Memo: water cannons part of the plan, Laurie Penny learns

Security firm's email also identifies location of possible kettle.

Two hours ago, I was passed this email via a trusted source. It suggests that police plan to kettle demonstrators along the route of today's education march, and that plans are in place to use potentially lethal water cannon "if need be". The memo appears to come from Business Monitor International (BMI, a security risk company. The police have denied the suggestion.)

 

Student protest email

Click here to see a larger version

 

Right now, I'm standing at Malet Street with several thousand students, unionists and allies waiting for the march to leave Bloomsbury and head to the City of London.

The stated aims of the march, which was called by the National Campaign Against Fees and Cuts, are to "support the 30 November Strikers" and to "stop the HE White Paper" which is set to open up British universities to further privatisation after last year's vote to triple tuition fees.

Demonstrators are calling for a tax on the rich to fund free higher education in the UK, and the selection of the City of London as a target makes a clear statement that protesters see corporate greed and public sector cuts as inextricably connected.

One year ago tomorrow, students took over the Conservative Party's headquarters at Millbank. After a year of arrests, kettling and brutal crackdowns, the shift to targeting banks rather than Parliament is perhaps indicative of a growing awareness of where and by whom power is truly wielded in Britain today.

A spokesman for BMI declined to comment on the specifics of the memo, but added that the company was often given information "which we pass on internally".

 

 

Laurie Penny is a contributing editor to the New Statesman. She is the author of five books, most recently Unspeakable Things.

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Can Philip Hammond save the Conservatives from public anger at their DUP deal?

The Chancellor has the wriggle room to get close to the DUP's spending increase – but emotion matters more than facts in politics.

The magic money tree exists, and it is growing in Northern Ireland. That’s the attack line that Labour will throw at Theresa May in the wake of her £1bn deal with the DUP to keep her party in office.

It’s worth noting that while £1bn is a big deal in terms of Northern Ireland’s budget – just a touch under £10bn in 2016/17 – as far as the total expenditure of the British government goes, it’s peanuts.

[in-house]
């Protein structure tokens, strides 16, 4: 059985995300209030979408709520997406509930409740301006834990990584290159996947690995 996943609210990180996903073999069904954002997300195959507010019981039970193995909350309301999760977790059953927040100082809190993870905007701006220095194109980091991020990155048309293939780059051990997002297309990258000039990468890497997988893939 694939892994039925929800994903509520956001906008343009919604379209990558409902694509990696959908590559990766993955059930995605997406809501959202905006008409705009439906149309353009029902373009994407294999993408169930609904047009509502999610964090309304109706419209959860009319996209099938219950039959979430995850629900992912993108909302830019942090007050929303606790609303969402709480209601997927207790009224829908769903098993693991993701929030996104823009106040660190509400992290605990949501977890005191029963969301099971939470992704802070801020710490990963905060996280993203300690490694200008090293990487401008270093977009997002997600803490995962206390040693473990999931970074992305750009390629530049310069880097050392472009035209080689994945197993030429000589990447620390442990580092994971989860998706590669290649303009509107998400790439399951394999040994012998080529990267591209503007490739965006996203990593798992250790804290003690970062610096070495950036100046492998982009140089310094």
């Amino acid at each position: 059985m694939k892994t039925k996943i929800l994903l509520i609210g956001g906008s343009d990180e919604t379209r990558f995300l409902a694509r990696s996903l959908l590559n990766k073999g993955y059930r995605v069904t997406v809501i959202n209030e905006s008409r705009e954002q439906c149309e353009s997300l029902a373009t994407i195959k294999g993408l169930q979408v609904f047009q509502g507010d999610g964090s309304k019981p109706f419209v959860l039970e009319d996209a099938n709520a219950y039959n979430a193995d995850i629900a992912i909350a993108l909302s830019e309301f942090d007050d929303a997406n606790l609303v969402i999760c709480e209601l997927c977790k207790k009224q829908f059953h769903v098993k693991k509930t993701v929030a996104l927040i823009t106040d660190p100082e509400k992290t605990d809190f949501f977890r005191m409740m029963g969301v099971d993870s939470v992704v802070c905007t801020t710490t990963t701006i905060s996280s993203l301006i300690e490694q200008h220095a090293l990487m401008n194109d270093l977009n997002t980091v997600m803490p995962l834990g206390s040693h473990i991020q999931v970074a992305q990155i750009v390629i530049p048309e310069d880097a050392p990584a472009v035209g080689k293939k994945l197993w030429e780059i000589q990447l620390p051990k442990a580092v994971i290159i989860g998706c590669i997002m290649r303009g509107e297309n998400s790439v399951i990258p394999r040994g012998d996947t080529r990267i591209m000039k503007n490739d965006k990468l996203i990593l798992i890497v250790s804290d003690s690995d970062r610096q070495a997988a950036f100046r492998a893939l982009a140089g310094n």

The British government spent £778bn last year – we’re talking about spending an amount of money in Northern Ireland over the course of two years that the NHS loses in pen theft over the course of one in England. To match the increase in relative terms, you’d be looking at a £35bn increase in spending.

But, of course, political arguments are about gut instinct rather than actual numbers. The perception that the streets of Antrim are being paved by gold while the public realm in England, Scotland and Wales falls into disrepair is a real danger to the Conservatives.

But the good news for them is that last year Philip Hammond tweaked his targets to give himself greater headroom in case of a Brexit shock. Now the Tories have experienced a shock of a different kind – a Corbyn shock. That shock was partly due to the Labour leader’s good campaign and May’s bad campaign, but it was also powered by anger at cuts to schools and anger among NHS workers at Jeremy Hunt’s stewardship of the NHS. Conservative MPs have already made it clear to May that the party must not go to the country again while defending cuts to school spending.

Hammond can get to slightly under that £35bn and still stick to his targets. That will mean that the DUP still get to rave about their higher-than-average increase, while avoiding another election in which cuts to schools are front-and-centre. But whether that deprives Labour of their “cuts for you, but not for them” attack line is another question entirely. 

Stephen Bush is special correspondent at the New Statesman. His daily briefing, Morning Call, provides a quick and essential guide to domestic and global politics.

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